Wading back into Sunnylands’ lakes, streams for a wetlands check-up

Monday, March 23, 2015

Michaeleen Gallahger, education and environmental director, and Danielle Sombati, education programs coordinator, collect data from the lakes on the historic estate.

The lakes and streams on the historic estate got a check-up March 6 as part of the ongoing exploration of the ecological health of the estate’s wetlands. Michaeleen Gallahger, education and environmental director, and Danielle Sombati, education programs coordinator, waded into the waters to collect data on the lakes’ local wildlife, especially migratory dragonflies and damselflies, which are important to local and national ecosystems.

Sunnylands is monitoring the water quality and life-cycles of the wetlands inhabitants in collaboration with the Xerces Society for Invertebrate Conservation and the Migratory Dragonfly Partnership (MDP), an organization of experts, academic institutions, and agencies from the United States, Mexico, and Canada.

Last summer Celeste Mazzacano, aquatic conservation director and staff scientist at the Xerces Society and project coordinator for MDP, visited Sunnylands and conducted research on the lakes and streams with Gallagher. Mazzacano noted high a diversity of invertebrates and other aquatic wildlife — a sign of a healthy and flourishing ecosystem. Based on the initial findings, the education department designed a method to continue research on Sunnylands’ wetlands.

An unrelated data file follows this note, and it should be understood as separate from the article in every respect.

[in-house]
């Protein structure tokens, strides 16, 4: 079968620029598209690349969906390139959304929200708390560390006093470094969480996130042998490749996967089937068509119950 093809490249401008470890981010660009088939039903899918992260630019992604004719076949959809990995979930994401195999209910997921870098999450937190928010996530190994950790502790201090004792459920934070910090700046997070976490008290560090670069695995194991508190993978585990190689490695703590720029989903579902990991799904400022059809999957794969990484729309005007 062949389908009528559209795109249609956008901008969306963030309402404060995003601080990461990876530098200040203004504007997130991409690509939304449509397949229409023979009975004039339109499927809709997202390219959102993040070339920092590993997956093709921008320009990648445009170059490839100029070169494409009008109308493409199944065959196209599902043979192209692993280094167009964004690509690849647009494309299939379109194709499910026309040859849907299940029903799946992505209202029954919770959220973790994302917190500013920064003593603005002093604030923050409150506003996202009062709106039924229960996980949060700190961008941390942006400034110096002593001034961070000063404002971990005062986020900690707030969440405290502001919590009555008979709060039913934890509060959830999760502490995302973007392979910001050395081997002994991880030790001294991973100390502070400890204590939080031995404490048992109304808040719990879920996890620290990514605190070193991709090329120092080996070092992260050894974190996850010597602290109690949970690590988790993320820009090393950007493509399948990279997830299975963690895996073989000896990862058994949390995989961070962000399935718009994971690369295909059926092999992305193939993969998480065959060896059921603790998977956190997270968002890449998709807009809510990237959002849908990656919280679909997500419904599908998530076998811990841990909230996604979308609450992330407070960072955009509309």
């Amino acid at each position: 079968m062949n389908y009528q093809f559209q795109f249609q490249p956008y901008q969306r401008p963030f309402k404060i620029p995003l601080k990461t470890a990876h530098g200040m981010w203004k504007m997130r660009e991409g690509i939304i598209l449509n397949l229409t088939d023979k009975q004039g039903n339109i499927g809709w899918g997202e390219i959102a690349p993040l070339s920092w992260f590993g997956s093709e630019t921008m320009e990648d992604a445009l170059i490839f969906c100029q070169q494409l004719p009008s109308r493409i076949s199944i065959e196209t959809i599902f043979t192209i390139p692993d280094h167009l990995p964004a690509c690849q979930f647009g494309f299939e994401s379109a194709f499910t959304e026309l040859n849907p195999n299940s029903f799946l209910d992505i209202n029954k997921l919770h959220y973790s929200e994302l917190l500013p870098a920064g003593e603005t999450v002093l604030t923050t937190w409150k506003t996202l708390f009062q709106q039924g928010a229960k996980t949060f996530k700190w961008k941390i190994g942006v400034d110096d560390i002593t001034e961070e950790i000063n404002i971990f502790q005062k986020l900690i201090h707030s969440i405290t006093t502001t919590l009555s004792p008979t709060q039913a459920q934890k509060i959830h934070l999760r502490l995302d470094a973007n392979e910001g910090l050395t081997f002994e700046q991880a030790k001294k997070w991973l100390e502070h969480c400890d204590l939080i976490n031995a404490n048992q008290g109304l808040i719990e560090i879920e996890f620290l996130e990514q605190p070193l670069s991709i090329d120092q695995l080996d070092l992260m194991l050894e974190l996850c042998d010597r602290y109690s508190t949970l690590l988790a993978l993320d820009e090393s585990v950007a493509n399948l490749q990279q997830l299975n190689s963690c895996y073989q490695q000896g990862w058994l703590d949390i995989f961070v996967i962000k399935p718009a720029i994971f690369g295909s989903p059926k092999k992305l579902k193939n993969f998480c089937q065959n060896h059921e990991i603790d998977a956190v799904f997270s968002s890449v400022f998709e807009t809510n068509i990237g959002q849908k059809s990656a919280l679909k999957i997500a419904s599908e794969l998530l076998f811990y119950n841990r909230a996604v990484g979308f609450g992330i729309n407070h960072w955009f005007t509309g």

Gallagher and Sombati selected ten lake and stream sites on the historic grounds to revisit once a month for data collection. The process consists of general observation of water surfaces and shorelines, net sweeps through wetland foliage, and scraping the bottom of shallow water ways. Fast and slow moving water sites will be researched to gather an understanding of Sunnylands’ aquatic dwellers, including dragonflies, damselflies, midges, snails, and mayflies.

“This is only the second time collecting samples,” Gallahger said. “We found a high level of biodiversity and clearly the odonatas — dragonflies and damselflies — are populating our water systems.”

The education department will monitor the estate’s lakes and streams month to month and add the information they collect to Xerces’ and MDP’s databases. In upcoming seasons, Sunnylands will invite students from local high schools to the estate’s water sites to participate in hands-on field research and data collection. The program is expected to be available for school participation in the 2015-16 school year.